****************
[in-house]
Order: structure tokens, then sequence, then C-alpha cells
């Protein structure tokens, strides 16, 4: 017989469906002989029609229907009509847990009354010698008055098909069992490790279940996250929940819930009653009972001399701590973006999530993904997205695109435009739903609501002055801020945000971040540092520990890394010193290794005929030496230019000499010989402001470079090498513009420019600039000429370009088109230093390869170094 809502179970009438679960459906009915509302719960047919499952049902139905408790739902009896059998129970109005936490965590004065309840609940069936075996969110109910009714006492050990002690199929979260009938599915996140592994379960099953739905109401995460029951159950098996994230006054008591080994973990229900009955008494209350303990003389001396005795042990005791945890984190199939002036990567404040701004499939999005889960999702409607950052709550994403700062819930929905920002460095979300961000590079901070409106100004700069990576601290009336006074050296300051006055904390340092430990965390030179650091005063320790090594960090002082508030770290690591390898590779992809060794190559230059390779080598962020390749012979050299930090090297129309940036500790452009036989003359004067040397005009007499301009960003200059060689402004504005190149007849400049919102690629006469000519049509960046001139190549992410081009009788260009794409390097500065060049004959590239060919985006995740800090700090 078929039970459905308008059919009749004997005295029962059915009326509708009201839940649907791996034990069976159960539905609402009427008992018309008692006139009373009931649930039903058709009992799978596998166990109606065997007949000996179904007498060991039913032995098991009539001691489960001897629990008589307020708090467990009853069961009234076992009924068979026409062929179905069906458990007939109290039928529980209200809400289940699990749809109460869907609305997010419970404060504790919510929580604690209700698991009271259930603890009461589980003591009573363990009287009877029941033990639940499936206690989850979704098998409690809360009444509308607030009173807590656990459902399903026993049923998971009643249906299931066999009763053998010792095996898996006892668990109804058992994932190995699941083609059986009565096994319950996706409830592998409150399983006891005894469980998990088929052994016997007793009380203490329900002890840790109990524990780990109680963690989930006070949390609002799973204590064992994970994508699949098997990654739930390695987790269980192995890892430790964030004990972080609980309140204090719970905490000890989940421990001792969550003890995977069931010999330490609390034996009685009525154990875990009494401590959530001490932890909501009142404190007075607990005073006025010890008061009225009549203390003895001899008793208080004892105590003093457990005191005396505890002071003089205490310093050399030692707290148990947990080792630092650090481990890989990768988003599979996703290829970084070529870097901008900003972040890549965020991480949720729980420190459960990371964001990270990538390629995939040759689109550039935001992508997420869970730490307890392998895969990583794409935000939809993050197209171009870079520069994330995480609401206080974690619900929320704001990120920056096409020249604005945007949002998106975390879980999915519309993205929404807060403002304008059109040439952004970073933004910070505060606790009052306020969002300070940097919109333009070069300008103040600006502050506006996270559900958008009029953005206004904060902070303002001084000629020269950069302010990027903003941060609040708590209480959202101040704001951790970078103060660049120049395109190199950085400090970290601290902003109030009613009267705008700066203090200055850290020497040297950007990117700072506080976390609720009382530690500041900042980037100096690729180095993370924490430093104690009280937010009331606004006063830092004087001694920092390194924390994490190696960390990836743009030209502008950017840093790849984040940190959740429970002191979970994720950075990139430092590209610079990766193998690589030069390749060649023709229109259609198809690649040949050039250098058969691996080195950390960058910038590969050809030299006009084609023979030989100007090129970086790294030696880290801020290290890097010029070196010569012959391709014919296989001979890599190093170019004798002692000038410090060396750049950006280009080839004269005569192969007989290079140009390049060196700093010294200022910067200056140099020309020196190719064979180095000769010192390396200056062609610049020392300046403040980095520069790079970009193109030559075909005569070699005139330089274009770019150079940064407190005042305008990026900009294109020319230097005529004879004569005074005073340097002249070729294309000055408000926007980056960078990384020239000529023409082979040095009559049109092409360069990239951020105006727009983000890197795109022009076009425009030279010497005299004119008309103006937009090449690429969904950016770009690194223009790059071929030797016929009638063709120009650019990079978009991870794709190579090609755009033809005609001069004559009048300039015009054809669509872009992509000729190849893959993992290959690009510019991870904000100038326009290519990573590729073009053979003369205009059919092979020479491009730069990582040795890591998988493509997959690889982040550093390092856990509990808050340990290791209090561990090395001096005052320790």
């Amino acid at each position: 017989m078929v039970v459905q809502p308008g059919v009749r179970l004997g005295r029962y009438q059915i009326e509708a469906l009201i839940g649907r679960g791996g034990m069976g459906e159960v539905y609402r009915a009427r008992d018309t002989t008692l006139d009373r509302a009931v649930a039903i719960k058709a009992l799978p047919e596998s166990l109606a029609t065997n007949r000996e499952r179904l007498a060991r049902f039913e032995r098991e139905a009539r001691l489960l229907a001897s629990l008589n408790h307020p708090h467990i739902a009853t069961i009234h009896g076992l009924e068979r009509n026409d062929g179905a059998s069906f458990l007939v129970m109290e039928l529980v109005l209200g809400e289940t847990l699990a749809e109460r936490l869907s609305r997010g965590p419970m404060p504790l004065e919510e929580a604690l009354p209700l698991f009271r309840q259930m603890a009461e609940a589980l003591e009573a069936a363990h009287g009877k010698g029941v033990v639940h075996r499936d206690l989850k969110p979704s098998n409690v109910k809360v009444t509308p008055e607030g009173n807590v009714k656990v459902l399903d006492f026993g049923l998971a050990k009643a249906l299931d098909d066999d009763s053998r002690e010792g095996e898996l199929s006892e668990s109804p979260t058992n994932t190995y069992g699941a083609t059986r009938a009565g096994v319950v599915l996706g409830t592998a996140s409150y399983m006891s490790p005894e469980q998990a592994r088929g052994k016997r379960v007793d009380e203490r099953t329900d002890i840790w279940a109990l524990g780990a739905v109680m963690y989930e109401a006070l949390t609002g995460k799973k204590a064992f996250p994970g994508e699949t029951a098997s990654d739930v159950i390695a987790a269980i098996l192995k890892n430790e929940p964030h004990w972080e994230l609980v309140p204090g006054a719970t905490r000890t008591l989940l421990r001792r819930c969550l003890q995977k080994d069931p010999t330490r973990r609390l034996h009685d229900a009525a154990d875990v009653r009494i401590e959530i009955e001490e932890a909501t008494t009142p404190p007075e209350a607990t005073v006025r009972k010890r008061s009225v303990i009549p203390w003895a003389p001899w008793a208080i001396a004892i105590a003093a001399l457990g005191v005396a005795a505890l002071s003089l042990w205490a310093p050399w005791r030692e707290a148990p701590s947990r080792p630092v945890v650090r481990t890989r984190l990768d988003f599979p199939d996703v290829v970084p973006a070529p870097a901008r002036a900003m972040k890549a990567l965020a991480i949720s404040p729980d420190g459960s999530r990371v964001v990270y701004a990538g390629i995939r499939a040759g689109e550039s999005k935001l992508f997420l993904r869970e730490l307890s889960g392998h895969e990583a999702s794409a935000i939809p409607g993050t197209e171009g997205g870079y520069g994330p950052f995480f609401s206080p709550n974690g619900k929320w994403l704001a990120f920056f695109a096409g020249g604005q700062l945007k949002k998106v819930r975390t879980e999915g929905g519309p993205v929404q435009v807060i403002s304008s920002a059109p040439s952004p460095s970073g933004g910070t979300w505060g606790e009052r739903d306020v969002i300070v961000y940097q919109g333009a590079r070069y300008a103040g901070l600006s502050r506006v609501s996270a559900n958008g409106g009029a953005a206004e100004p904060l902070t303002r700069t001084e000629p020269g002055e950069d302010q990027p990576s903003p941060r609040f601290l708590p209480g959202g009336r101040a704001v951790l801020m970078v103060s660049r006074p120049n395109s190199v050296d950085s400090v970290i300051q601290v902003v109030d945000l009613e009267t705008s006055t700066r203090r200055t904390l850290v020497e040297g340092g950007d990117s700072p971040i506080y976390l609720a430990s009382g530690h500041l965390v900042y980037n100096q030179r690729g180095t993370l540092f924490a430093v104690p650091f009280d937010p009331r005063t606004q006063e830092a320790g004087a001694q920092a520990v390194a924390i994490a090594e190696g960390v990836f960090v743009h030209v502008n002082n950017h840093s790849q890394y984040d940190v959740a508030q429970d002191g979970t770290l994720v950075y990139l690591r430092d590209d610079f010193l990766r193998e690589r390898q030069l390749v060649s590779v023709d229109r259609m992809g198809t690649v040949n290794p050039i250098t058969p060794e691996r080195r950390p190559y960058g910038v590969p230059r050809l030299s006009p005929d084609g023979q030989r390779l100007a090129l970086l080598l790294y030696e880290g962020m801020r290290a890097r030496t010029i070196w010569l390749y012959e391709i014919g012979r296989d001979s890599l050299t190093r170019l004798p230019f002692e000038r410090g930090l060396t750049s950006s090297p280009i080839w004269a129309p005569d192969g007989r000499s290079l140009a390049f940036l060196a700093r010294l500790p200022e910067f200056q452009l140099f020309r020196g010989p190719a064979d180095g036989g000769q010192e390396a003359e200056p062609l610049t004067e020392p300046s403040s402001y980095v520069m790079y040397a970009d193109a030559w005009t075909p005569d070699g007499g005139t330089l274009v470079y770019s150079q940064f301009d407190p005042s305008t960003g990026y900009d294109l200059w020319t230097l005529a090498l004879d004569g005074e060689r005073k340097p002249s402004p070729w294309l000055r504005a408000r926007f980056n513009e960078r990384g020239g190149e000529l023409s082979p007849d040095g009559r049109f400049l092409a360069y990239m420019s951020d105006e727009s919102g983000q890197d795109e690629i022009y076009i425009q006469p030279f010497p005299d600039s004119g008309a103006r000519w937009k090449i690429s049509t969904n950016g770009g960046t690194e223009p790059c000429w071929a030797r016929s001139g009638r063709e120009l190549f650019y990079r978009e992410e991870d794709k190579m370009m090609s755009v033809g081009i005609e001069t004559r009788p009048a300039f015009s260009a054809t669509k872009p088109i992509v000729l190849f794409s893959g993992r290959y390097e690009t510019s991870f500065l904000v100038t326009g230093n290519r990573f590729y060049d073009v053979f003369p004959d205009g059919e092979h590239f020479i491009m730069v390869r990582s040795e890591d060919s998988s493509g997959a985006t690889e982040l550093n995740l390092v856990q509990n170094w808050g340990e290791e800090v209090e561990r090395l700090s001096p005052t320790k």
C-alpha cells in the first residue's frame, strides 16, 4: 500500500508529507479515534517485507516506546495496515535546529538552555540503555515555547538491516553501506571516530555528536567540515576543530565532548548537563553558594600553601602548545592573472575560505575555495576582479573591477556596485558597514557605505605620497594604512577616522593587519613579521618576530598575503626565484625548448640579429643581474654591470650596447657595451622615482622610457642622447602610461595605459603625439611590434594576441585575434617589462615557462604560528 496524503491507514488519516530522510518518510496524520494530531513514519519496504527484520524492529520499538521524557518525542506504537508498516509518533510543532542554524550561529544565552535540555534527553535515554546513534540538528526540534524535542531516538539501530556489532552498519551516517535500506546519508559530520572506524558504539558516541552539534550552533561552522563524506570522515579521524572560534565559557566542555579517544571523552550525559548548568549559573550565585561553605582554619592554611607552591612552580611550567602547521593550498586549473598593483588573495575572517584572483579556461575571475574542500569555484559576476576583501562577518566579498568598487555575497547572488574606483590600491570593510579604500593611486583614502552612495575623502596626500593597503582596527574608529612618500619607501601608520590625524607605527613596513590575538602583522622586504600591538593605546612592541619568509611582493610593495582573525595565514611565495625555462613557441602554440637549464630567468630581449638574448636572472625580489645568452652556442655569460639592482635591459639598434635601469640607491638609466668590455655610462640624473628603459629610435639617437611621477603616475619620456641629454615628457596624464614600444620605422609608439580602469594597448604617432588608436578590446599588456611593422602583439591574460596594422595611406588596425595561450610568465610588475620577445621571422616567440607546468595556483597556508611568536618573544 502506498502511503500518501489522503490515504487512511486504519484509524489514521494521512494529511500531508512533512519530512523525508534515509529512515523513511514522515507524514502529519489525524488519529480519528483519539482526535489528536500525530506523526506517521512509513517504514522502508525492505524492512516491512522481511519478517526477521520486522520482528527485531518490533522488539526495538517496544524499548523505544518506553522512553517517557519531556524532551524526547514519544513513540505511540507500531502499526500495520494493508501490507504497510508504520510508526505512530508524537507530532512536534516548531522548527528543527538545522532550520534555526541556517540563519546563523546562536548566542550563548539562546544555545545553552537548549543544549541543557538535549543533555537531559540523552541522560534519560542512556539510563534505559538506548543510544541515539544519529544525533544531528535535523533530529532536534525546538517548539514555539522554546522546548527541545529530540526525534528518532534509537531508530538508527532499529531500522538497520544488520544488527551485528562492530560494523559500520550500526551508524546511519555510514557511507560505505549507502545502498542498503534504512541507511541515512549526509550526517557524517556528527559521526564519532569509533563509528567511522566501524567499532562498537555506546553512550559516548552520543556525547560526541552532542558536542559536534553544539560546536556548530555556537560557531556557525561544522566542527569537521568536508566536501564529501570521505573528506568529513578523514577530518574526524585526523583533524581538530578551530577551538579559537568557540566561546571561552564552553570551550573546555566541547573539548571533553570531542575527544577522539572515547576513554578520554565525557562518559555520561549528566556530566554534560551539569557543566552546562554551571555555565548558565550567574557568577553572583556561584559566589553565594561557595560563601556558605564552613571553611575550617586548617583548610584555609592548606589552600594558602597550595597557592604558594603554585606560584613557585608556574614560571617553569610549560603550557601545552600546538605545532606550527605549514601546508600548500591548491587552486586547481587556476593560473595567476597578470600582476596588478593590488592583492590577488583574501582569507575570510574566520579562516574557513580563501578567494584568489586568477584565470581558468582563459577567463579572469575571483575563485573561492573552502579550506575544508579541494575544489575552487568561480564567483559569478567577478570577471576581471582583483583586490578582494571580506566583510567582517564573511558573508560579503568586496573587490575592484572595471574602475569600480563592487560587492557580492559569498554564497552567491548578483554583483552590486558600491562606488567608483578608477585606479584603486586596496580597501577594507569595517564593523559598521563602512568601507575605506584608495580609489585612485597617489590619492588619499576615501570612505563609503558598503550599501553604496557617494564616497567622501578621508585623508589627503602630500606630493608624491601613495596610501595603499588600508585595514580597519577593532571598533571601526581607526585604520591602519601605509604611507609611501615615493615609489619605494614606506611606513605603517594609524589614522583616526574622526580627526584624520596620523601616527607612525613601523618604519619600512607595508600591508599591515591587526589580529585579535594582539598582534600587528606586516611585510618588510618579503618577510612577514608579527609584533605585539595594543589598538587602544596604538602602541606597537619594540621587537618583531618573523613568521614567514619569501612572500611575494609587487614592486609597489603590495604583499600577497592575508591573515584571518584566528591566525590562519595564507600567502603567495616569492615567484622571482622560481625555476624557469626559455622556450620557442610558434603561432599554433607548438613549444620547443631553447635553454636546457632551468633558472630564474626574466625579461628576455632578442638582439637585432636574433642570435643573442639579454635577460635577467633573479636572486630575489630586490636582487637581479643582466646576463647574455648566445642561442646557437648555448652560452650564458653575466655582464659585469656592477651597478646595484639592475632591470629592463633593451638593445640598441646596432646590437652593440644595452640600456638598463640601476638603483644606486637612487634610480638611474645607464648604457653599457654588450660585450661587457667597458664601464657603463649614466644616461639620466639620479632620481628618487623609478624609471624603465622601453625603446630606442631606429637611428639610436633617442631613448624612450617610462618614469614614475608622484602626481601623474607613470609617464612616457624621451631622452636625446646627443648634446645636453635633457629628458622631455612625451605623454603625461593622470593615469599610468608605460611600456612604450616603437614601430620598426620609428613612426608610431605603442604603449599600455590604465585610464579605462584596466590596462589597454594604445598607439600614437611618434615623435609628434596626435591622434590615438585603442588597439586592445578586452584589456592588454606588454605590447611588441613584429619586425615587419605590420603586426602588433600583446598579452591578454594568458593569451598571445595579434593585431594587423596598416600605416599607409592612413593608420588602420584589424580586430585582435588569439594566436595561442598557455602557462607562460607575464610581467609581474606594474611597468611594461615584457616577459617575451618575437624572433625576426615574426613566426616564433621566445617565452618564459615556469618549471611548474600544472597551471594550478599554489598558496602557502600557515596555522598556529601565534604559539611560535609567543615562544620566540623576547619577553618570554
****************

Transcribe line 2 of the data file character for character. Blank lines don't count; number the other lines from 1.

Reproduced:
Order: structure tokens, then sequence, then C-alpha cells